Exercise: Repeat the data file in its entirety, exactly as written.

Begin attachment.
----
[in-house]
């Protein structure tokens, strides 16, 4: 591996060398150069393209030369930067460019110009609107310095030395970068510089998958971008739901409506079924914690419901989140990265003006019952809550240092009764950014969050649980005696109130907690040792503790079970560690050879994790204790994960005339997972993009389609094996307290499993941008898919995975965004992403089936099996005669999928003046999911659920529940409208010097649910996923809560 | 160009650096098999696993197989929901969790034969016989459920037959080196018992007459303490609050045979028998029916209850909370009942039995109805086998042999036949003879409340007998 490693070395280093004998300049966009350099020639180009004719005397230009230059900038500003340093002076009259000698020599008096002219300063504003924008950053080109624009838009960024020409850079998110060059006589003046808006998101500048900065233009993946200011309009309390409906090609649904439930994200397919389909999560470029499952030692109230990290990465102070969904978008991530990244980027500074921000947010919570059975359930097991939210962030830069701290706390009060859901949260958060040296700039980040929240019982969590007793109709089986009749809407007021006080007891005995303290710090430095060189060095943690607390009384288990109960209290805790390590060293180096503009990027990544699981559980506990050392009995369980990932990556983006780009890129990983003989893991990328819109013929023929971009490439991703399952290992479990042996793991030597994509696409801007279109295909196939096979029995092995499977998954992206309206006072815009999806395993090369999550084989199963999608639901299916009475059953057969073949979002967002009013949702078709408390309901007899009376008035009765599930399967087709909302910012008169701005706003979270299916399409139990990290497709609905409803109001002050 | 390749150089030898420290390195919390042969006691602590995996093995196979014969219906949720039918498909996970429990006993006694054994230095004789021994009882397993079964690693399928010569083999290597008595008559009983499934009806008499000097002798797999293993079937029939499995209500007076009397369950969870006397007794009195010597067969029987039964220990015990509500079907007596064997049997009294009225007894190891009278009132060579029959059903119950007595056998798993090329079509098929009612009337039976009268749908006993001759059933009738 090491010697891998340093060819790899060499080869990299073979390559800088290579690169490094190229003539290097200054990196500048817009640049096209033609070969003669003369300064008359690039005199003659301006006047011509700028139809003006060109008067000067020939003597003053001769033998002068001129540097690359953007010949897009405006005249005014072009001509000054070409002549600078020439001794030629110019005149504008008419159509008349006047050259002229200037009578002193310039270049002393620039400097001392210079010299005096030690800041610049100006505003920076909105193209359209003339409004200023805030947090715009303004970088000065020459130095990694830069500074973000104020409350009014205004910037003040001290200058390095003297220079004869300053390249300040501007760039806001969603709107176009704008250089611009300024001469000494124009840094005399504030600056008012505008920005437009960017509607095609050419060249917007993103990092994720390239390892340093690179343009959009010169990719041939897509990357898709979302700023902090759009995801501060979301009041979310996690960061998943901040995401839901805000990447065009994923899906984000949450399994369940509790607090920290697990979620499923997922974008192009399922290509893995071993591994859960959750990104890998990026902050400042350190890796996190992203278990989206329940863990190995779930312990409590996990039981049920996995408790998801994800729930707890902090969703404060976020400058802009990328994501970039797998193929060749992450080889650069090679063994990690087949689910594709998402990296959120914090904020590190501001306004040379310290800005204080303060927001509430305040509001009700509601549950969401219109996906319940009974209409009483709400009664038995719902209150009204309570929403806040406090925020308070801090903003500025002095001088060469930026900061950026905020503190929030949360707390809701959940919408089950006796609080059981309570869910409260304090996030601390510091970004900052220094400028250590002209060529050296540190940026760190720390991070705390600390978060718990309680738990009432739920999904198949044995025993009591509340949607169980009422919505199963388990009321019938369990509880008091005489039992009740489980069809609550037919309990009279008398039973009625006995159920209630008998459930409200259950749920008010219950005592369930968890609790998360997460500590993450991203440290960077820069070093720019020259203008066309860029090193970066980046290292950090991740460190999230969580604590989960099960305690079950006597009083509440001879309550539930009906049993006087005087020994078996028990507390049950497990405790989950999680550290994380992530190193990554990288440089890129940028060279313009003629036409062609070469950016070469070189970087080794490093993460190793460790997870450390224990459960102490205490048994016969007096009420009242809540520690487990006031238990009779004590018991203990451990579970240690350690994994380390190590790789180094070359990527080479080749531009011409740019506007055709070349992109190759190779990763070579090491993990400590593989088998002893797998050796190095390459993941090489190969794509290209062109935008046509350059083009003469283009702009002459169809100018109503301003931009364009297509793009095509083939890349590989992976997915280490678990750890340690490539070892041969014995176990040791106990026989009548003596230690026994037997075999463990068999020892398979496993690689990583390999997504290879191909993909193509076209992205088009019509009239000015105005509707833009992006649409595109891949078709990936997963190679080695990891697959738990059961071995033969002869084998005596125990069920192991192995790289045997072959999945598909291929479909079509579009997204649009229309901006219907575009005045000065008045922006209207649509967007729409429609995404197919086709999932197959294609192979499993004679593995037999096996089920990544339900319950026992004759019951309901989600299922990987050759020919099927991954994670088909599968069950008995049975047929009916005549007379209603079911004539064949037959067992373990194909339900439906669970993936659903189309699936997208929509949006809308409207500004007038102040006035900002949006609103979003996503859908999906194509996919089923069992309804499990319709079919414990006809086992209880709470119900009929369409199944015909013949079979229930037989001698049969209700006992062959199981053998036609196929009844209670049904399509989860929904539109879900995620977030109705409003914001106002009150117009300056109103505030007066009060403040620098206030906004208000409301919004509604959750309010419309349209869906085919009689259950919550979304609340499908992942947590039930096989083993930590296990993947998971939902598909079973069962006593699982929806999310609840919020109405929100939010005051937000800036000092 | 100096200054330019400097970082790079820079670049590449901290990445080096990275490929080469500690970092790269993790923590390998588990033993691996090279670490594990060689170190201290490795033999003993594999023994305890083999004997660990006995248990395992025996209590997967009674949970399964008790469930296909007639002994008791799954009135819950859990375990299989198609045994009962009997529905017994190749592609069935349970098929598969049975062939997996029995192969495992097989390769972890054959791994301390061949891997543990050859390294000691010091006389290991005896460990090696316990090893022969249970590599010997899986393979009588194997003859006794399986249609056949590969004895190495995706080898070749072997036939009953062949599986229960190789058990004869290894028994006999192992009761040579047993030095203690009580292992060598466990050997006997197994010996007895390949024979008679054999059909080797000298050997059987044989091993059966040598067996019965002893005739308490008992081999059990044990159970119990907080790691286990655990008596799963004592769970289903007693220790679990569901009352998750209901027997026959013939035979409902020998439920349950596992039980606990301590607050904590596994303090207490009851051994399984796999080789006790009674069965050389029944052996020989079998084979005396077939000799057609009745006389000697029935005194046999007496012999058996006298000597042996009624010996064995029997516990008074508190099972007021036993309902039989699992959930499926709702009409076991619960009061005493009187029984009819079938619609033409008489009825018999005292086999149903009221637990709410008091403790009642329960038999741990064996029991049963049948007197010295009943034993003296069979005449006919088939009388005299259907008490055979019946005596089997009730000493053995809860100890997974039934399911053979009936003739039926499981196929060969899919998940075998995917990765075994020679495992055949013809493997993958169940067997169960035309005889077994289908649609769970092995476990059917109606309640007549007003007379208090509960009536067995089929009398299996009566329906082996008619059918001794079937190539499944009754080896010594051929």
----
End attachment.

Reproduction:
[in-house]
């Protein structure tokens, strides 16, 4: 591996060398150069393209030369930067460019110009609107310095030395970068510089998958971008739901409506079924914690419901989140990265003006019952809550240092009764950014969050649980005696109130907690040792503790079970560690050879994790204790994960005339997972993009389609094996307290499993941008898919995975965004992403089936099996005669999928003046999911659920529940409208010097649910996923809560 | 160009650096098999696993197989929901969790034969016989459920037959080196018992007459303490609050045979028998029916209850909370009942039995109805086998042999036949003879409340007998 490693070395280093004998300049966009350099020639180009004719005397230009230059900038500003340093002076009259000698020599008096002219300063504003924008950053080109624009838009960024020409850079998110060059006589003046808006998101500048900065233009993946200011309009309390409906090609649904439930994200397919389909999560470029499952030692109230990290990465102070969904978008991530990244980027500074921000947010919570059975359930097991939210962030830069701290706390009060859901949260958060040296700039980040929240019982969590007793109709089986009749809407007021006080007891005995303290710090430095060189060095943690607390009384288990109960209290805790390590060293180096503009990027990544699981559980506990050392009995369980990932990556983006780009890129990983003989893991990328819109013929023929971009490439991703399952290992479990042996793991030597994509696409801007279109295909196939096979029995092995499977998954992206309206006072815009999806395993090369999550084989199963999608639901299916009475059953057969073949979002967002009013949702078709408390309901007899009376008035009765599930399967087709909302910012008169701005706003979270299916399409139990990290497709609905409803109001002050 | 390749150089030898420290390195919390042969006691602590995996093995196979014969219906949720039918498909996970429990006993006694054994230095004789021994009882397993079964690693399928010569083999290597008595008559009983499934009806008499000097002798797999293993079937029939499995209500007076009397369950969870006397007794009195010597067969029987039964220990015990509500079907007596064997049997009294009225007894190891009278009132060579029959059903119950007595056998798993090329079509098929009612009337039976009268749908006993001759059933009738 090491010697891998340093060819790899060499080869990299073979390559800088290579690169490094190229003539290097200054990196500048817009640049096209033609070969003669003369300064008359690039005199003659301006006047011509700028139809003006060109008067000067020939003597003053001769033998002068001129540097690359953007010949897009405006005249005014072009001509000054070409002549600078020439001794030629110019005149504008008419159509008349006047050259002229200037009578002193310039270049002393620039400097001392210079010299005096030690800041610049100006505003920076909105193209359209003339409004200023805030947090715009303004970088000065020459130095990694830069500074973000104020409350009014205004910037003040001290200058390095003297220079004869300053390249300040501007760039806001969603709107176009704008250089611009300024001469000494124009840094005399504030600056008012505008920005437009960017509607095609050419060249917007993103990092994720390239390892340093690179343009959009010169990719041939897509990357898709979302700023902090759009995801501060979301009041979310996690960061998943901040995401839901805000990447065009994923899906984000949450399994369940509790607090920290697990979620499923997922974008192009399922290509893995071993591994859960959750990104890998990026902050400042350190890796996190992203278990989206329940863990190995779930312990409590996990039981049920996995408790998801994800729930707890902090969703404060976020400058802009990328994501970039797998193929060749992450080889650069090679063994990690087949689910594709998402990296959120914090904020590190501001306004040379310290800005204080303060927001509430305040509001009700509601549950969401219109996906319940009974209409009483709400009664038995719902209150009204309570929403806040406090925020308070801090903003500025002095001088060469930026900061950026905020503190929030949360707390809701959940919408089950006796609080059981309570869910409260304090996030601390510091970004900052220094400028250590002209060529050296540190940026760190720390991070705390600390978060718990309680738990009432739920999904198949044995025993009591509340949607169980009422919505199963388990009321019938369990509880008091005489039992009740489980069809609550037919309990009279008398039973009625006995159920209630008998459930409200259950749920008010219950005592369930968890609790998360997460500590993450991203440290960077820069070093720019020259203008066309860029090193970066980046290292950090991740460190999230969580604590989960099960305690079950006597009083509440001879309550539930009906049993006087005087020994078996028990507390049950497990405790989950999680550290994380992530190193990554990288440089890129940028060279313009003629036409062609070469950016070469070189970087080794490093993460190793460790997870450390224990459960102490205490048994016969007096009420009242809540520690487990006031238990009779004590018991203990451990579970240690350690994994380390190590790789180094070359990527080479080749531009011409740019506007055709070349992109190759190779990763070579090491993990400590593989088998002893797998050796190095390459993941090489190969794509290209062109935008046509350059083009003469283009702009002459169809100018109503301003931009364009297509793009095509083939890349590989992976997915280490678990750890340690490539070892041969014995176990040791106990026989009548003596230690026994037997075999463990068999020892398979496993690689990583390999997504290879191909993909193509076209992205088009019509009239000015105005509707833009992006649409595109891949078709990936997963190679080695990891697959738990059961071995033969002869084998005596125990069920192991192995790289045997072959999945598909291929479909079509579009997204649009229309901006219907575009005045000065008045922006209207649509967007729409429609995404197919086709999932197959294609192979499993004679593995037999096996089920990544339900319950026992004759019951309901989600299922990987050759020919099927991954994670088909599968069950008995049975047929009916005549007379209603079911004539064949037959067992373990194909339900439906669970993936659903189309699936997208929509949006809308409207500004007038102040006035900002949006609103979003996503859908999906194509996919089923069992309804499990319709079919414990006809086992209880709470119900009929369409199944015909013949079979229930037989001698049969209700006992062959199981053998036609196929009844209670049904399509989860929904539109879900995620977030109705409003914001106002009150117009300056109103505030007066009060403040620098206030906004208000409301919004509604959750309010419309349209869906085919009689259950919550979304609340499908992942947590039930096989083993930590296990993947998971939902598909079973069962006593699982929806999310609840919020109405929100939010005051937000800036000092 | 100096200054330019400097970082790079820079670049590449901290990445080096990275490929080469500690970092790269993790923590390998588990033993691996090279670490594990060689170190201290490795033999003993594999023994305890083999004997660990006995248990395992025996209590997967009674949970399964008790469930296909007639002994008791799954009135819950859990375990299989198609045994009962009997529905017994190749592609069935349970098929598969049975062939997996029995192969495992097989390769972890054959791994301390061949891997543990050859390294000691010091006389290991005896460990090696316990090893022969249970590599010997899986393979009588194997003859006794399986249609056949590969004895190495995706080898070749072997036939009953062949599986229960190789058990004869290894028994006999192992009761040579047993030095203690009580292992060598466990050997006997197994010996007895390949024979008679054999059909080797000298050997059987044989091993059966040598067996019965002893005739308490008992081999059990044990159970119990907080790691286990655990008596799963004592769970289903007693220790679990569901009352998750209901027997026959013939035979409902020998439920349950596992039980606990301590607050904590596994303090207490009851051994399984796999080789006790009674069965050389029944052996020989079998084979005396077939000799057609009745006389000697029935005194046999007496012999058996006298000597042996009624010996064995029997516990008074508190099972007021036993309902039989699992959930499926709702009409076991619960009061005493009187029984009819079938619609033409008489009825018999005292086999149903009221637990709410008091403790009642329960038999741990064996029991049963049948007197010295009943034993003296069979005449006919088939009388005299259907008490055979019946005596089997009730000493053995809860100890997974039934399911053979009936003739039926499981196929060969899919998940075998995917990765075994020679495992055949013809493997993958169940067997169960035309005889077994289908649609769970092995476990059917109606309640007549007003007379208090509960009536067995089929009398299996009566329906082996008619059918001794079937190539499944009754080896010594051929």